USPS causing “confusion” with post office relocation processOTHER NEW

The chairman of the postal regulator in the United States has warned the US Postal Service that it is damaging relations with its much-needed customers with a post office closure process that causes “needless confusion”.

Ruth Goldway was commenting yesterday as her Postal Regulatory Commission was ruling on the appeal of a post office relocation proposed for Berkeley, California.

She said in “many instances”, the Postal Service had announced plans to relocate services from existing post offices before identifying locations for the replacement post offices.

In doing so, she said USPS was making it very difficult to review the impacts of relocating post offices.

“Decisions to relocate a post office can be wrenching on a community. The Postal Service should undertake a thorough and balanced review,” Goldway said, adding: “A decision to sell a building prior to identifying a relocation site bifurcates the community input and
significantly reduces the ability of the Service and the community to evaluate the impact of relocation.”

The relocation of the Berkeley post office is part of a nationwide effort by USPS to cut the costs of its retail network by closing or moving post offices to smaller locations, or by leasing space instead of owning the buildings in which post offices are located.

As well as cutting costs to help close its $20bn budget gap, USPS states that reduced mail volumes mean many of its post offices do not need to be so large.


USPS announced back in April that it intended to relocate the post office on Berkeley’s Allston Way, but although it stated that it intended to sell the building, it did not state where the post office would be moved to. Public comments were taken in February and March, prior to the decision.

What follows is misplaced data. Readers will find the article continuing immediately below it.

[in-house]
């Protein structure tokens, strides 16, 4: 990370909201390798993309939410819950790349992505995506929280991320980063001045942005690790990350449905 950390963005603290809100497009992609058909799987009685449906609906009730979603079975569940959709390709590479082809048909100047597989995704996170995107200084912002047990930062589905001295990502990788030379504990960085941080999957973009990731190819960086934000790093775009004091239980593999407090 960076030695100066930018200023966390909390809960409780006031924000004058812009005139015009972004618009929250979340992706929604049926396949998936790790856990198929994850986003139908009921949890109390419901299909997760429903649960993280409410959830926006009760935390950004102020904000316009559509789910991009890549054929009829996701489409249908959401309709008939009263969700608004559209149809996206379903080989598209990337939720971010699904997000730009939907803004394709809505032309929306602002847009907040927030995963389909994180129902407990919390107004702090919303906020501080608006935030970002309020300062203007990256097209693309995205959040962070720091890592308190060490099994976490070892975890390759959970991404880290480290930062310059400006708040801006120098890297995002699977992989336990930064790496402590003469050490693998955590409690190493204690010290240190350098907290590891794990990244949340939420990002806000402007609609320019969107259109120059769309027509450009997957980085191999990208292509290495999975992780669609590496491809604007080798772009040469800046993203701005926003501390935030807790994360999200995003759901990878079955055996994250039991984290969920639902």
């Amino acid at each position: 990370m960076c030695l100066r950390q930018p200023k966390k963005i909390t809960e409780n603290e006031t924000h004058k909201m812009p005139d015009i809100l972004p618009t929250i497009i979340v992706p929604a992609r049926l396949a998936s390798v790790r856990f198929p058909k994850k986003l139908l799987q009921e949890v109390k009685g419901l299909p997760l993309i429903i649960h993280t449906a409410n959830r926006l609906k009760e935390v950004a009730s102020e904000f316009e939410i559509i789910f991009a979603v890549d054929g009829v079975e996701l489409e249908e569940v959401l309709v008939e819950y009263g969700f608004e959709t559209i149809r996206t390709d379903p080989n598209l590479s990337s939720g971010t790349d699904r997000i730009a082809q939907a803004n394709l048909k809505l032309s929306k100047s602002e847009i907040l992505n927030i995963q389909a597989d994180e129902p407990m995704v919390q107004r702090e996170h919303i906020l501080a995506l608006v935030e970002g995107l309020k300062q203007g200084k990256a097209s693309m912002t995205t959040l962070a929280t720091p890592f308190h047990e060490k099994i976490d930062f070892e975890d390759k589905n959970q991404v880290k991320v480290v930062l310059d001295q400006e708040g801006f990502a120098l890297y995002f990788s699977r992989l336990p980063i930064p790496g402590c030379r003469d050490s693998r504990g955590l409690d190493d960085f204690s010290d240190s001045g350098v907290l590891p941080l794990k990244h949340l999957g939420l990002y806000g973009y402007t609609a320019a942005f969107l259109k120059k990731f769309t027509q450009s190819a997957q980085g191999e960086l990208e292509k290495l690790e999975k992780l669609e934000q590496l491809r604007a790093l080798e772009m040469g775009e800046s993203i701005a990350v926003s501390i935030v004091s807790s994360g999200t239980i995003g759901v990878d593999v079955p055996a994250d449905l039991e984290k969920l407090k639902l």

The Postal Regulatory Commission decided yesterday that it could not rule on an appeal made by the community in Berkeley because USPS had not stated to which location the post office was being moved.

The post office relocation/closure programme has attracted plenty of local newspaper headlines from communities angered by decisions to move their post offices, often from historic buildings.

Accusations have been made that the community outreach process has not always been clear, including the rights of appeal, for example when facilities are designated as stations or branches rather than post offices, and are therefore denied any right of appeal.

Last week Goldway dissented against a decision by her Commission to refuse to even consider the appeal of a post office closing in Somerset, New Jersey, because the appeal was filed a single day too late.

Yesterday, regarding the relocation issue, Goldway called on USPS to improve its process by identifying new post office locations at the same time as its decision to relocate an existing post office.

She said: “The process the Postal Service is currently employing appears to cause needless confusion in the affected communities, as evidenced by the appeals filed with the Commission, and damages its relations with the customers it is trying so hard to retain.”


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